Thu Nov 1, 2007
Howison Library, 4:10–6 PM
Bernard Reginster (Brown University)
Nietzsche’s “New Happiness”: On Longing, Boredom, and the Elusiveness of Fulfillment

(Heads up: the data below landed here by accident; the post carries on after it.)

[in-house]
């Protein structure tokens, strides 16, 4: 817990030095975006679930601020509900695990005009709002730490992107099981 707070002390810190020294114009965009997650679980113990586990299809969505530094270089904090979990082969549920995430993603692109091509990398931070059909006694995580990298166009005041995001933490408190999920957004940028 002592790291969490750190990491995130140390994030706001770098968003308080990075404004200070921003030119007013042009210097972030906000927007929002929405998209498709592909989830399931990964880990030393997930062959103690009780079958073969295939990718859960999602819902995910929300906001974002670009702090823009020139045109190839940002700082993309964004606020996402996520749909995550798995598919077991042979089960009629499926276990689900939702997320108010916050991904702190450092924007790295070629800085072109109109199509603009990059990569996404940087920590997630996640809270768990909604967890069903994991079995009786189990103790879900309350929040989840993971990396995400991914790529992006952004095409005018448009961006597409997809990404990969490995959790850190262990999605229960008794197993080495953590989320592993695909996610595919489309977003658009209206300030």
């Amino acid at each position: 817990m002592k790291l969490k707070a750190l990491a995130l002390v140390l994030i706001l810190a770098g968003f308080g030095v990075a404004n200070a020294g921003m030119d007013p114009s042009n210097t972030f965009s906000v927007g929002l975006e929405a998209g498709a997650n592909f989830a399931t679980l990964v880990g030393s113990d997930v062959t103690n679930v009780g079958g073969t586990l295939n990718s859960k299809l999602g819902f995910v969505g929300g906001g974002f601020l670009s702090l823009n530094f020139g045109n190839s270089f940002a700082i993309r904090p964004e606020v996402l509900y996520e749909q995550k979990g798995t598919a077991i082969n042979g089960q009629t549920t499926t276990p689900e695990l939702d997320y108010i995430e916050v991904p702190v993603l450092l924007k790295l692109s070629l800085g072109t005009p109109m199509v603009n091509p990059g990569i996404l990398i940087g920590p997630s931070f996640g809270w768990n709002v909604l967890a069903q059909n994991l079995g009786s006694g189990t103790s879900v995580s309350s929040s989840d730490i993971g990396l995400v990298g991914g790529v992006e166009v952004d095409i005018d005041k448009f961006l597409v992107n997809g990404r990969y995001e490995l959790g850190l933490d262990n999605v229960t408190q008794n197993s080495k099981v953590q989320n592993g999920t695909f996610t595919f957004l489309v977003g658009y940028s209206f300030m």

The elusiveness of fulfillment is the experience of expecting that the satisfaction of some desires will bring fulfillment and then finding that fulfillment remains elusive even when these desires are satisfied. This experience is an inducement to philosophical reflection for a wide range of thinkers and writers during the first half of the 19th century. I consider two accounts of this experience (a proto-Freudian account in Stendhal, and Schopenhauer’s own distinctive account), which share two characteristics: the elusiveness of fulfillment is incompatible with happiness, and it is to be blamed on some feature of the world. I then argue that the ethical outlook Nietzsche builds on his concept of the will to power suggests a radically different account, according to which the elusiveness of fulfillment is a consequence of one of our own deepest desires, not of a feature of the world, and proves to be an essential characteristic of happiness, once it is properly conceived.